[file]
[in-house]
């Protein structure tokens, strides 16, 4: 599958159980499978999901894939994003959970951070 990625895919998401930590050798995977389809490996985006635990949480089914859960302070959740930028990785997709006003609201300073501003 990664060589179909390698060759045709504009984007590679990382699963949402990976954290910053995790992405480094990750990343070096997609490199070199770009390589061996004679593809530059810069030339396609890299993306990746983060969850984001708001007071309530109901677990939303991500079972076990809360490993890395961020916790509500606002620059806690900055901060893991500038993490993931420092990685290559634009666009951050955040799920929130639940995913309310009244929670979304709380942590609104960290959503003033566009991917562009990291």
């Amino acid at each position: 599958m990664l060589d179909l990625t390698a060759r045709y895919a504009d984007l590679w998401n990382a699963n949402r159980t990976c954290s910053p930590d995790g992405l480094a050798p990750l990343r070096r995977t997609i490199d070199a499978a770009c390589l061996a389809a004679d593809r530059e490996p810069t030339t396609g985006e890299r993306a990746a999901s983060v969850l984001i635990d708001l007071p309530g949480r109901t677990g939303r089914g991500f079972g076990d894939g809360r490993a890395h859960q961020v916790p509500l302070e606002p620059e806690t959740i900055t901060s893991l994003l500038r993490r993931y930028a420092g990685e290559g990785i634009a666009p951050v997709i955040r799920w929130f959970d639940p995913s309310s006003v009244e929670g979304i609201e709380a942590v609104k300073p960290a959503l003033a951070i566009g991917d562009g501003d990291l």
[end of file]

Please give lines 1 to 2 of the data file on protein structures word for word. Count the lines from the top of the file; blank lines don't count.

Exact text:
[in-house]
């Protein structure tokens, strides 16, 4: 599958159980499978999901894939994003959970951070 990625895919998401930590050798995977389809490996985006635990949480089914859960302070959740930028990785997709006003609201300073501003 990664060589179909390698060759045709504009984007590679990382699963949402990976954290910053995790992405480094990750990343070096997609490199070199770009390589061996004679593809530059810069030339396609890299993306990746983060969850984001708001007071309530109901677990939303991500079972076990809360490993890395961020916790509500606002620059806690900055901060893991500038993490993931420092990685290559634009666009951050955040799920929130639940995913309310009244929670979304709380942590609104960290959503003033566009991917562009990291």